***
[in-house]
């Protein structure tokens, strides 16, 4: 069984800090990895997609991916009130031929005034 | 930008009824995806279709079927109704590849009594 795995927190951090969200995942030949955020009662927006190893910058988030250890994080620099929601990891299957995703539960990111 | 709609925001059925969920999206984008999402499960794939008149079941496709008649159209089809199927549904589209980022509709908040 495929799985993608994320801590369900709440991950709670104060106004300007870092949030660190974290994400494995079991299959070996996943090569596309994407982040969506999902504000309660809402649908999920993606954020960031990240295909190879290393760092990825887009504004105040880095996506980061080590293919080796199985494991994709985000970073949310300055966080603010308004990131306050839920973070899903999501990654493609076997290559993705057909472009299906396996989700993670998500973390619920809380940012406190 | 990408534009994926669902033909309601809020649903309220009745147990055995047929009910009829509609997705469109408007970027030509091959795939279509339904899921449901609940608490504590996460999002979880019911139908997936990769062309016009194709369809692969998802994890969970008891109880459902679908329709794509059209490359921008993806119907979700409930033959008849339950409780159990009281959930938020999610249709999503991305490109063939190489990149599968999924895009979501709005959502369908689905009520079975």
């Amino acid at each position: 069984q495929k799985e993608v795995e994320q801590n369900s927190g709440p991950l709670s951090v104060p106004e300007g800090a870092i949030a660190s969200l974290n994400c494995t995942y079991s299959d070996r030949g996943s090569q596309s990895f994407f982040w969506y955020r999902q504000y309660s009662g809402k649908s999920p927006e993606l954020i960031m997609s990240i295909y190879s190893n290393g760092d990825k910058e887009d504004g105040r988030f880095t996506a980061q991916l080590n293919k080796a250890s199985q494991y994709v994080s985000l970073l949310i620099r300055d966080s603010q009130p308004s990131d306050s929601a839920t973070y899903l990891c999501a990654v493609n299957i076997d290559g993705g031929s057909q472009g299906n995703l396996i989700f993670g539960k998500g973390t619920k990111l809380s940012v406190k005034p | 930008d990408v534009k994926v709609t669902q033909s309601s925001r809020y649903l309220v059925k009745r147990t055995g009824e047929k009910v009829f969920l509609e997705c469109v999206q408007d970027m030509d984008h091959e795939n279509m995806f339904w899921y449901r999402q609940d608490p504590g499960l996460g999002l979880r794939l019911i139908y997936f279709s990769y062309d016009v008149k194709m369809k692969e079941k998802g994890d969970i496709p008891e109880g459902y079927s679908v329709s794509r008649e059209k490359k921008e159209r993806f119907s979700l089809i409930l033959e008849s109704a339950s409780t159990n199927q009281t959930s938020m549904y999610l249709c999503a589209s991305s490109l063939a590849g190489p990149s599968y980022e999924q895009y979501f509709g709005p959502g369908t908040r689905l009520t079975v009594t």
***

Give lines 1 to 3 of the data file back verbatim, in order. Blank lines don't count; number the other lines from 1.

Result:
[in-house]
């Protein structure tokens, strides 16, 4: 069984800090990895997609991916009130031929005034 | 930008009824995806279709079927109704590849009594 795995927190951090969200995942030949955020009662927006190893910058988030250890994080620099929601990891299957995703539960990111 | 709609925001059925969920999206984008999402499960794939008149079941496709008649159209089809199927549904589209980022509709908040 495929799985993608994320801590369900709440991950709670104060106004300007870092949030660190974290994400494995079991299959070996996943090569596309994407982040969506999902504000309660809402649908999920993606954020960031990240295909190879290393760092990825887009504004105040880095996506980061080590293919080796199985494991994709985000970073949310300055966080603010308004990131306050839920973070899903999501990654493609076997290559993705057909472009299906396996989700993670998500973390619920809380940012406190 | 990408534009994926669902033909309601809020649903309220009745147990055995047929009910009829509609997705469109408007970027030509091959795939279509339904899921449901609940608490504590996460999002979880019911139908997936990769062309016009194709369809692969998802994890969970008891109880459902679908329709794509059209490359921008993806119907979700409930033959008849339950409780159990009281959930938020999610249709999503991305490109063939190489990149599968999924895009979501709005959502369908689905009520079975």
């Amino acid at each position: 069984q495929k799985e993608v795995e994320q801590n369900s927190g709440p991950l709670s951090v104060p106004e300007g800090a870092i949030a660190s969200l974290n994400c494995t995942y079991s299959d070996r030949g996943s090569q596309s990895f994407f982040w969506y955020r999902q504000y309660s009662g809402k649908s999920p927006e993606l954020i960031m997609s990240i295909y190879s190893n290393g760092d990825k910058e887009d504004g105040r988030f880095t996506a980061q991916l080590n293919k080796a250890s199985q494991y994709v994080s985000l970073l949310i620099r300055d966080s603010q009130p308004s990131d306050s929601a839920t973070y899903l990891c999501a990654v493609n299957i076997d290559g993705g031929s057909q472009g299906n995703l396996i989700f993670g539960k998500g973390t619920k990111l809380s940012v406190k005034p | 930008d990408v534009k994926v709609t669902q033909s309601s925001r809020y649903l309220v059925k009745r147990t055995g009824e047929k009910v009829f969920l509609e997705c469109v999206q408007d970027m030509d984008h091959e795939n279509m995806f339904w899921y449901r999402q609940d608490p504590g499960l996460g999002l979880r794939l019911i139908y997936f279709s990769y062309d016009v008149k194709m369809k692969e079941k998802g994890d969970i496709p008891e109880g459902y079927s679908v329709s794509r008649e059209k490359k921008e159209r993806f119907s979700l089809i409930l033959e008849s109704a339950s409780t159990n199927q009281t959930s938020m549904y999610l249709c999503a589209s991305s490109l063939a590849g190489p990149s599968y980022e999924q895009y979501f509709g709005p959502g369908t908040r689905l009520t079975v009594t």